LENOX -- Does anybody read those old guys Keats and Wordsworth anymore? As the Tanglewood season winds down, their thoughts come to mind:
Keats: "Heard melodies are sweet, but those unheard / Are sweeter Š"
Wordsworth: "For I have learned / To look on natureŠ, hearing oftentimes / The still, sad music of humanity Š"
Tanglewood ends. Silence returns.
Well, not entirely. The Berkshires are not a vacuum. There is music to be heard in the off-season -- not as much as in summer, true, but musical life goes on. There are plays, lectures and the other attractions lumped together as culture (not to be confused with entertainment, which often masquerades as "culture").
But after the crowds have fled and traffic has thinned, after the bravos and busy-ness die out, we of the year-round species can hear --- if we choose to -- the unheard melodies Keats could hear from the piper on that Grecian urn.
We can wander the woods, hills and streams in solitude and silence as Wordsworth did, and sense the spirit he sensed that "rolls through all things."
It’s that larger spirit, not the celebrity hunt that often excites Tanglewood audiences, that dwells in classical music. You can feel it alike in Beethoven’s "Pastoral" Symphony and Stravinsky’s "Rite of Spring," both of which have figured in the season. Both celebrate the cathartic power of nature -- benignly in Beethoven’s case, barbarically in Stravinsky’s.
But as our poets suggest, there’s also music in silence. The fraught silences in Schubert’s last three piano sonatas, as played by Paul Lewis, said more than an hour of jabber in a restaurant or on a cellphone clamped to the ear. The sonatas themselves: Well, they’re a universe.
You could say these late-in-life compositions -- Schubert never heard them played -- are spiritual. But in that sense, a lot of music is spiritual, and the word is overused anyway.
Brahms’ silences. Sibelius’ silences. Beethoven’s silences. The actual sounds are enlarged by the silences. A performer ignores them at his or her peril. A listener, too.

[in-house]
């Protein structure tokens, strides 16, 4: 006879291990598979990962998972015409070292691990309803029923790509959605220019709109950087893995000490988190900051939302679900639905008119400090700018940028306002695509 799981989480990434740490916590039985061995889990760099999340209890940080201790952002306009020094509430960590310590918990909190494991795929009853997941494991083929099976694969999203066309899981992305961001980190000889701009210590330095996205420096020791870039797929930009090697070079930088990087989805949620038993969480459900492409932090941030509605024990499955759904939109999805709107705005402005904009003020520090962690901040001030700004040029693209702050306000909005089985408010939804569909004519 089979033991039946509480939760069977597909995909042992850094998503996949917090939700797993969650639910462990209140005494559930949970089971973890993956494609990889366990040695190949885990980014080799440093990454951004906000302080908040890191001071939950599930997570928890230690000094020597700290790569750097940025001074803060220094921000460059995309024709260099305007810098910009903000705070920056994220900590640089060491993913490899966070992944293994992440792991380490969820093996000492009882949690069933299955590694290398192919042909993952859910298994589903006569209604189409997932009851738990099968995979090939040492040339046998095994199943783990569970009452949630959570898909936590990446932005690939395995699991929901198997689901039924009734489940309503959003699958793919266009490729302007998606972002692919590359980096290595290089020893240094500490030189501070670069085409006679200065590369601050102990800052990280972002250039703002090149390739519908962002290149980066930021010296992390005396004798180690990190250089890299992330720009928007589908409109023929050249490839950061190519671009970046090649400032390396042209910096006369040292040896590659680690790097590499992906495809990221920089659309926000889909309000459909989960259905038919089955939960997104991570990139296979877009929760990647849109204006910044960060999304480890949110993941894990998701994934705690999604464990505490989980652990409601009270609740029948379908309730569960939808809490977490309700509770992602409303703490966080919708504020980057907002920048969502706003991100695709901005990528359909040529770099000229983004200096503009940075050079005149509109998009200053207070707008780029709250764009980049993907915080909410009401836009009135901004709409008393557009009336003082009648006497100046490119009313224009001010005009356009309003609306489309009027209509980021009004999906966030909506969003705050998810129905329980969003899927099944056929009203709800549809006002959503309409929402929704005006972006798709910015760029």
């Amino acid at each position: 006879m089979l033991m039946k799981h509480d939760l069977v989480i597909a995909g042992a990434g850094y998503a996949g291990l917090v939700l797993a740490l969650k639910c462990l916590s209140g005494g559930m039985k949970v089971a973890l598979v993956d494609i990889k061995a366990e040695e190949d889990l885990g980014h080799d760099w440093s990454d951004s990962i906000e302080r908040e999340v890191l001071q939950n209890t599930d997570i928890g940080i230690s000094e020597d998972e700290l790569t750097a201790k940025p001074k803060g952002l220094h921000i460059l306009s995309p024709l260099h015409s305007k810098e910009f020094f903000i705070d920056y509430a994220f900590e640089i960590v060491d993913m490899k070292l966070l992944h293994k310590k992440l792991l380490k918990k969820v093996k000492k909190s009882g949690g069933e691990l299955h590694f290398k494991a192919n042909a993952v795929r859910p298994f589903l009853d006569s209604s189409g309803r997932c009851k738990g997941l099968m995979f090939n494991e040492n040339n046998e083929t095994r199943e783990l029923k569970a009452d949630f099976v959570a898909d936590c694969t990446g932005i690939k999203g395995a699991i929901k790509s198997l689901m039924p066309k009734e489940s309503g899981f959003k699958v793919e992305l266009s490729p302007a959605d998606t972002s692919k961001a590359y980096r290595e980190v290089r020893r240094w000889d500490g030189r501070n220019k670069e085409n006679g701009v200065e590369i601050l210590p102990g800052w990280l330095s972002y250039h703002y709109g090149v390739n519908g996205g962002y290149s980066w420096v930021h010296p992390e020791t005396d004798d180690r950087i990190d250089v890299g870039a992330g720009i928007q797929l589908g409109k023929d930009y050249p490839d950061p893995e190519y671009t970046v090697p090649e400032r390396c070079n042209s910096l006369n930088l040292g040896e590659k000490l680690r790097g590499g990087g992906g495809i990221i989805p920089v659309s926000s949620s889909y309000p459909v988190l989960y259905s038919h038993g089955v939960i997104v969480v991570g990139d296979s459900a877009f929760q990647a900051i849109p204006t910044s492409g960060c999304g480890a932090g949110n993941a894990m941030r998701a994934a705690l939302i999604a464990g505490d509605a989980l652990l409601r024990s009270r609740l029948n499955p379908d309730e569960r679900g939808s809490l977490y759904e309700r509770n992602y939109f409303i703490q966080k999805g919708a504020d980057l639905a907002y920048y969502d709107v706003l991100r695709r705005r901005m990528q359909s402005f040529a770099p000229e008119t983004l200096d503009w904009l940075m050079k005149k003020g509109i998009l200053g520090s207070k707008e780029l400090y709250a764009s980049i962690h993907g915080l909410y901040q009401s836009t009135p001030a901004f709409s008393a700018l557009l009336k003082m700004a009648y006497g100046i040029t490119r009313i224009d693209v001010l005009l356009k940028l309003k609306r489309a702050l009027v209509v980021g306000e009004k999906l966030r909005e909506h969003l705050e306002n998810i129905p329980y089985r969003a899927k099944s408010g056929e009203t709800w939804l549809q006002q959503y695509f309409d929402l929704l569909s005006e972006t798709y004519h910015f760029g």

At the deepest level, works like these are about the powers that make us human. It’s a message badly needed in a noisy, busy world that conspires to keep us from thinking beyond the next incoming message.
What ever happened to silence?
Again and again these days, you hear calls for classical music to reform itself -- often meaning to act more like pop. Classical music is changing even now, as it has always changed with different composers, performers, customs and times.
Conductor Stéphane Denève, for example, gave a pep talk to the audience about his program with the Boston Symphony Orchestra. Even Leonard Bernstein, talker that he was, didn’t make a practice of speechifying at a concert. Now it seems perfectly natural and O.K.
Music itself is changing. You won’t get much sense of it at Tanglewood from the BSO, where Stravinsky and Shostakovich are about as late as it gets. But strong, communicative music is being written. You can hear it in Symphony Hall, and you can hear it at the Tanglewood Music Center, where George Benjamin’s stunner of a new opera, "Written on Skin," has just climaxed the Festival of Contemporary Music.
Tanglewood needs its warhorses, which the BSO can knock off with minimal rehearsal, and it needs its audiences, which demand warhorses and stars. Yet programs like the BSO’s Act III of Wagner’s "Walküre," Lewis’ Schubert and "Written on Skin" -- music that digs deep into the mysteries of life and death -- played to rows of empty seats.
Infusions of pop will inspire more beeps on those body-counting ticket scanners at the gates, but there’s something more, something bigger, to aspire to.
Silence is to music what a frame is to a picture. It’s amazing to see and hear concertgoers leap up and burst into a standing ovation as soon as the music ends -- even before it ends. (The standing ovation: It’s so common now it’s a standing joke.)
"Yeah!" an enthusiast in the audience shouted between movements of the Brahms Fourth last Saturday. This, in music that shouts "no!" to such responses.
What do these people hear -- or not hear? There’s a music behind the music -- Keats’ unheard music, Wordsworth’s stillness -- that requires an ability to be silent. (That, of course, is why there are overtures: a bridge into music.)
Tanglewood exists as a music festival for 10 weeks out of 52 and then poof! is gone. Take it from Prospero: "Our revels now are ended. These our actors, / As I foretold you, were all spirits and / Are melted into air, into thin air."
For some of us, one kind of music begins when the other ends.